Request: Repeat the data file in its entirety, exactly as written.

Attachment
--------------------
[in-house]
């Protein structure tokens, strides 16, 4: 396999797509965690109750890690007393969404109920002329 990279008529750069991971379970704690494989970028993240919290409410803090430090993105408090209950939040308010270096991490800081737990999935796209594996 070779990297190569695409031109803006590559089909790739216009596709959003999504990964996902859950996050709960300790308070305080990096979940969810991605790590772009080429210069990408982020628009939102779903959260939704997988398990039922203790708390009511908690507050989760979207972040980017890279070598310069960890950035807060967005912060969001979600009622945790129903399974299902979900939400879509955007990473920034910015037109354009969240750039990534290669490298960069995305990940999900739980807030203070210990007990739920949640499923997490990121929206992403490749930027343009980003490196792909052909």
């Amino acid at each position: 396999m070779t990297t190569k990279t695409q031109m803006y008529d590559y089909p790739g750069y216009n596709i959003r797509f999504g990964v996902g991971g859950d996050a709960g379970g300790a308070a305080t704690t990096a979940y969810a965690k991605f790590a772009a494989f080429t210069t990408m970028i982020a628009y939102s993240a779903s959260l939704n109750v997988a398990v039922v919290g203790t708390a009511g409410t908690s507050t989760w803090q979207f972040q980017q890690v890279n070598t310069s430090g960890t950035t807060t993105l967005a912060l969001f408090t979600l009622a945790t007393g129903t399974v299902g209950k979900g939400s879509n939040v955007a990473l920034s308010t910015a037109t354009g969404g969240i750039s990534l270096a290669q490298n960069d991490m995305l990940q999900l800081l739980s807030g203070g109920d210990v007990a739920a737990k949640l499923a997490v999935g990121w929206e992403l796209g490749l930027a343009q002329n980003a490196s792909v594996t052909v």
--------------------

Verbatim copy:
[in-house]
């Protein structure tokens, strides 16, 4: 396999797509965690109750890690007393969404109920002329 990279008529750069991971379970704690494989970028993240919290409410803090430090993105408090209950939040308010270096991490800081737990999935796209594996 070779990297190569695409031109803006590559089909790739216009596709959003999504990964996902859950996050709960300790308070305080990096979940969810991605790590772009080429210069990408982020628009939102779903959260939704997988398990039922203790708390009511908690507050989760979207972040980017890279070598310069960890950035807060967005912060969001979600009622945790129903399974299902979900939400879509955007990473920034910015037109354009969240750039990534290669490298960069995305990940999900739980807030203070210990007990739920949640499923997490990121929206992403490749930027343009980003490196792909052909």
């Amino acid at each position: 396999m070779t990297t190569k990279t695409q031109m803006y008529d590559y089909p790739g750069y216009n596709i959003r797509f999504g990964v996902g991971g859950d996050a709960g379970g300790a308070a305080t704690t990096a979940y969810a965690k991605f790590a772009a494989f080429t210069t990408m970028i982020a628009y939102s993240a779903s959260l939704n109750v997988a398990v039922v919290g203790t708390a009511g409410t908690s507050t989760w803090q979207f972040q980017q890690v890279n070598t310069s430090g960890t950035t807060t993105l967005a912060l969001f408090t979600l009622a945790t007393g129903t399974v299902g209950k979900g939400s879509n939040v955007a990473l920034s308010t910015a037109t354009g969404g969240i750039s990534l270096a290669q490298n960069d991490m995305l990940q999900l800081l739980s807030g203070g109920d210990v007990a739920a737990k949640l499923a997490v999935g990121w929206e992403l796209g490749l930027a343009q002329n980003a490196s792909v594996t052909v």